a control system operable to controllably supply the first power type from the RAT to the actuating system for moving the landing gear between a deployed and stowed positions.

The RAT may be located on the landing gear. The RAT may be located within a ram air duct in the aircraft structure. The actuating system may comprise an energy storage device. The energy storage device may be charged so as to compensate for any reduction in power provided by the RAT to the actuating system as a result of the RAT being moved into a reduced airflow in the proximity of an aircraft structure, the energy storage device being arranged to be charged so as to ensure the completion of the movement of the landing gear to the stowed position. The energy storage device may be charged prior to initiation of a movement of the landing gear. The energy storage device may be arranged to be charged via the RAT prior to any movement of the landing gear so as to provide power for a complete movement of the landing gear between the deployed and stowed positions. The RAT may provide power to the actuating system for at least part of the movement of the landing gear between the stowed position and the deployed position.

The control system may be further operable to supply the first power type from the RAT to a further aircraft landing system. The further aircraft landing system may be a braking system for the aircraft and the first power type is supplied from the RAT for the operation of the braking system during landing of the aircraft. The energy storage device may be arranged to be charged with energy from the RAT for powering the braking system when the output of the RAT is below a predetermined threshold. The actuating system or aircraft system may be powered by a second power type and the control system is operable to convert the first power type from the RAT to the second power type. The first or second power type may be hydraulic, pneumatic or electric.

Another embodiment provides apparatus for operating a braking system for an aircraft, the apparatus comprising:

a brake actuating system operable to actuate the brakes of an aircraft;

a ram air turbine (RAT) arranged to provide a first power type to the actuating system; and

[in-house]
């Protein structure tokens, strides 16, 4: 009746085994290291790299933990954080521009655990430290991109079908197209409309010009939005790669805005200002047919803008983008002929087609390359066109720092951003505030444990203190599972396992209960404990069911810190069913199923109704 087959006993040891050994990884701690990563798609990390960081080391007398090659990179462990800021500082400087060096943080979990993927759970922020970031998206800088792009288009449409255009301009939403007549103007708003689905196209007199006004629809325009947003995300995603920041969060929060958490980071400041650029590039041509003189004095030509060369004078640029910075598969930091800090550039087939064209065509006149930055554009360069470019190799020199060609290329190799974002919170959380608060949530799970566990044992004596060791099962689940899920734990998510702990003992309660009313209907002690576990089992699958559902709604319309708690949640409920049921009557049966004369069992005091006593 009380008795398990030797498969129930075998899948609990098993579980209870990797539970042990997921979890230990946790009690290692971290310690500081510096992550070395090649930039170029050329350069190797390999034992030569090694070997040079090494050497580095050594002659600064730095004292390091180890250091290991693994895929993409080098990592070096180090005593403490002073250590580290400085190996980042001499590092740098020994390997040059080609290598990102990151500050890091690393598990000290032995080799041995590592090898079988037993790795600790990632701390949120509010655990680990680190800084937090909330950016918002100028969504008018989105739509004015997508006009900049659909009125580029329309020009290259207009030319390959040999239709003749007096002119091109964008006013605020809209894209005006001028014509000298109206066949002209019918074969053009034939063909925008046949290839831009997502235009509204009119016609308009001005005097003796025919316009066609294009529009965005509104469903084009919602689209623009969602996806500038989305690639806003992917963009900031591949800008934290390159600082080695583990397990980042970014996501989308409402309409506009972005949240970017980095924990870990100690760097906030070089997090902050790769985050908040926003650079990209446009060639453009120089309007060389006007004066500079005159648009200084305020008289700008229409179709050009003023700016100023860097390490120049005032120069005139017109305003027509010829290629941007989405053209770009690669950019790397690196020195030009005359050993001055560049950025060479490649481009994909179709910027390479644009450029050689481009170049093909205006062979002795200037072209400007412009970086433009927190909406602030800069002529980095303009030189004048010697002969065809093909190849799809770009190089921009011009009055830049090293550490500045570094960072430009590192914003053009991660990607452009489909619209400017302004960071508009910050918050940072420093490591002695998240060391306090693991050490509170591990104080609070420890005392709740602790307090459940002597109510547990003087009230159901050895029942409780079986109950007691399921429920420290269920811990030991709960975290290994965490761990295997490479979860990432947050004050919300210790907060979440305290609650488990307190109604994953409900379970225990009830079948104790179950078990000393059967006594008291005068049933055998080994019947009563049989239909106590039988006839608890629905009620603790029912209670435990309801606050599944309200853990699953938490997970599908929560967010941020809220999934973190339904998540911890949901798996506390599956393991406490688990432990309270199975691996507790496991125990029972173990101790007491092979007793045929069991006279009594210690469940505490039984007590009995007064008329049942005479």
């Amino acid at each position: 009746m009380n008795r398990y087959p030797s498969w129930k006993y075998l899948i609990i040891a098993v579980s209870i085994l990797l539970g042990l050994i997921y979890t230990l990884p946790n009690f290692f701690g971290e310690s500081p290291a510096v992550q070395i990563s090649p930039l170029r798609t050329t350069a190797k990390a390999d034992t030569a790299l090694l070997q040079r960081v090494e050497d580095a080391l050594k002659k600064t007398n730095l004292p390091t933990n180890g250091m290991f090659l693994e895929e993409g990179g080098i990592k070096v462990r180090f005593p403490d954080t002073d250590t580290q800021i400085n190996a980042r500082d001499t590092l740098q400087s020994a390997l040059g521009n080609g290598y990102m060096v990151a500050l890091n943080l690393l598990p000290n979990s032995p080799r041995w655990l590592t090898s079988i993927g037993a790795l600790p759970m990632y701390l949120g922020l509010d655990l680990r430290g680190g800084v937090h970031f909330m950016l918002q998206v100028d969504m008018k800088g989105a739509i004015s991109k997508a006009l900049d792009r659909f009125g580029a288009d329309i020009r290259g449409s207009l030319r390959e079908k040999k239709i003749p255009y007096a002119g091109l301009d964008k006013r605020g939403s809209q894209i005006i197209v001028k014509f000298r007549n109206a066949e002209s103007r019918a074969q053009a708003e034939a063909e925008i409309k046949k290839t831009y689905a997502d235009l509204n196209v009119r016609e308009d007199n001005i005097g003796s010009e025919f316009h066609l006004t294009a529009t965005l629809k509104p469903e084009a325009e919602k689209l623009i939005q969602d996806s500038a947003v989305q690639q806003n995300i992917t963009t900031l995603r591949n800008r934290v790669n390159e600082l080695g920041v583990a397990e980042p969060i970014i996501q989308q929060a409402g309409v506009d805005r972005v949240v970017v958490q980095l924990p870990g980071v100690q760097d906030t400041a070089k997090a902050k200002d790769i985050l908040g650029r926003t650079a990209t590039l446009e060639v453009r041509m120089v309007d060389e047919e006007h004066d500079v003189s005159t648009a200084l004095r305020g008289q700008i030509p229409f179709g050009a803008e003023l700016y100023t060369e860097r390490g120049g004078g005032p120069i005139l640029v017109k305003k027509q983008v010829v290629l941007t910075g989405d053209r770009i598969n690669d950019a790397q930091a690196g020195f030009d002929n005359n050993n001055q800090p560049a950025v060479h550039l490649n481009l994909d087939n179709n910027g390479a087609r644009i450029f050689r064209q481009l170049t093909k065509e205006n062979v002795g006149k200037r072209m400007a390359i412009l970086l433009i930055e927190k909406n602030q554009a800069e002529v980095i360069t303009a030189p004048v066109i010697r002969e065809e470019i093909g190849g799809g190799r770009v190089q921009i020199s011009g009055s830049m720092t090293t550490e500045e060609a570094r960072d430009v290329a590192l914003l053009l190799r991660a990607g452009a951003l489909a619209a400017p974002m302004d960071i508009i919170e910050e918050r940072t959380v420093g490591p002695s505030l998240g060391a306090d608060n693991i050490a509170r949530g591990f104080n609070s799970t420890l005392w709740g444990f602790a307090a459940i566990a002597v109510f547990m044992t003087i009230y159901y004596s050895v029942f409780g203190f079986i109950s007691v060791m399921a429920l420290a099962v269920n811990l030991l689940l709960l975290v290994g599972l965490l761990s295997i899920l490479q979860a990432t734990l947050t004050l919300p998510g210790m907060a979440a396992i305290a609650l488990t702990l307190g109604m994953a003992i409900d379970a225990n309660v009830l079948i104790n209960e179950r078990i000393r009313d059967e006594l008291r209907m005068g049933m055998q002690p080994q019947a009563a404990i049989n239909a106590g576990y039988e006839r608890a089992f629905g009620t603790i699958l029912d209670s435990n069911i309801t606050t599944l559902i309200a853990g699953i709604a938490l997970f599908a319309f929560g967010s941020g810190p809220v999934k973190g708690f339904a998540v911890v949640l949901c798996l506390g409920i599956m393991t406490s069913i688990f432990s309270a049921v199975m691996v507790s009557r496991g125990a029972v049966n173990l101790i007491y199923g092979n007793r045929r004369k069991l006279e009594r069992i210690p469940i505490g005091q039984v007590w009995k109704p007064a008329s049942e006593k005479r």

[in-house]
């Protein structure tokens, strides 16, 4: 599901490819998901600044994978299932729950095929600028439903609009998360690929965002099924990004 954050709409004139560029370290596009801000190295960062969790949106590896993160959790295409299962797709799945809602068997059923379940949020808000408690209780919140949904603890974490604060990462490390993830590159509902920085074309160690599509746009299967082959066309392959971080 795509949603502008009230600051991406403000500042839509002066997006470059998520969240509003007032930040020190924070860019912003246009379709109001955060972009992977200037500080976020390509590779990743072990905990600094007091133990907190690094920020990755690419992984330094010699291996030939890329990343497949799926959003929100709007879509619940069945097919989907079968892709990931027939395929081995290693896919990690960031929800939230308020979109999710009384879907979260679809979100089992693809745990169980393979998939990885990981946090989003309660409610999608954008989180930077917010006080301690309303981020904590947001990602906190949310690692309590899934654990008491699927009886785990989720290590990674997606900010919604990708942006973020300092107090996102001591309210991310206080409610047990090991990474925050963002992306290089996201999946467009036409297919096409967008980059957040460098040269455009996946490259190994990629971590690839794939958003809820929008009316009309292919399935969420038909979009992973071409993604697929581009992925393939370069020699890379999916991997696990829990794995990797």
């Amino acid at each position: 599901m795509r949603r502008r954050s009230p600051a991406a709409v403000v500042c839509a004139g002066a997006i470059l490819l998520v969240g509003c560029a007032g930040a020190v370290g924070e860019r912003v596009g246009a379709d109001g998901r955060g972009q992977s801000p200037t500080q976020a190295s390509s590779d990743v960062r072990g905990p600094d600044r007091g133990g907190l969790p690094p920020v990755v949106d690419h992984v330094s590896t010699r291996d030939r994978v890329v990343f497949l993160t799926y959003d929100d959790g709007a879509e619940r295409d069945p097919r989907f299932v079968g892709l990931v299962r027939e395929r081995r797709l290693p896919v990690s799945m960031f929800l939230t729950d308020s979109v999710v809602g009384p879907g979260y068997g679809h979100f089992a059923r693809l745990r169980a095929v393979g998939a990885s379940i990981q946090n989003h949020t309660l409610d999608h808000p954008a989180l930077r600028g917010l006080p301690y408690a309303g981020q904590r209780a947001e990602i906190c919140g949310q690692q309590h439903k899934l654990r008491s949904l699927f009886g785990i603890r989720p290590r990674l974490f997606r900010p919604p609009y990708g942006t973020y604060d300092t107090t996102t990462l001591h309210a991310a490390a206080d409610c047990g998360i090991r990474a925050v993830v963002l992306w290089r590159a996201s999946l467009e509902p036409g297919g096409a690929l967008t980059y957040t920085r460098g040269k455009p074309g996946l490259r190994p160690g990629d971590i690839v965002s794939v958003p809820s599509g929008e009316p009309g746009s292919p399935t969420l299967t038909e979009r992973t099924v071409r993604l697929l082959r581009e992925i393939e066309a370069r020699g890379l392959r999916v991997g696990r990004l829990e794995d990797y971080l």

a control system operable to controllably supply the first power type from the RAT to the brake actuating system for operating the brakes.

A further embodiment provides apparatus for operating an aircraft landing system for an aircraft, the apparatus comprising:

an actuating system operable to actuate aircraft landing system for an aircraft;

a ram air turbine (RAT) arranged to provide a first power type to the actuating system; and

a control system operable to controllably supply the first power type from the RAT to the actuating system for operating the aircraft landing system.

The aircraft landing system may be the landing gear for the aircraft. The aircraft landing system may be the braking system for the aircraft. The control system may be operable to controllably supply the first power type from the RAT as the primary power source to the actuating system for operating the aircraft landing system.

Another embodiment provides a method for operating landing gear on an aircraft, said method comprising the steps of:

a) receiving a command to move a set of landing gear for an aircraft between a deployed and stowed positions;

b) operating an actuating system arranged to move said landing gear between said deployed position and a stowed position; and

c) directing power from a ram air turbine (RAT) to said actuating system to move said landing gear between said deployed and stowed positions in response to said command.

A further embodiment provides a method for operating a braking system for an aircraft, said method comprising the steps of:

a) receiving a command to operate a braking system for an aircraft;

b) operating an actuating system arranged to move said landing gear between said deployed position and a stowed position; and

c) directing power from a ram air turbine (RAT) to said actuating system to operate said braking system in response to said command.

Another embodiment provides a method for operating an aircraft landing system for an aircraft, said method comprising the steps of:

a) receiving a command to operate an aircraft landing system for an aircraft;

b) directing power from a ram air turbine (RAT) to an actuating system for powering said aircraft landing system; and

c) operating said aircraft landing system in response to said command.

BRIEF DESCRIPTION OF THE DRAWINGS

Embodiments of the invention will now be described, by way of example only, with reference to the accompanying drawings in which:

FIG. 1 is a side view of an aircraft;

FIG. 2a is a partial sectional front view of one of the landing gear of the aircraft of FIG. 1;

FIG. 2b is a partial sectional side view of the landing gear of the aircraft of FIG. 2a;

FIG. 3 is a schematic illustration of a control and actuating system for the landing gear of FIGS. 2a and 2b; and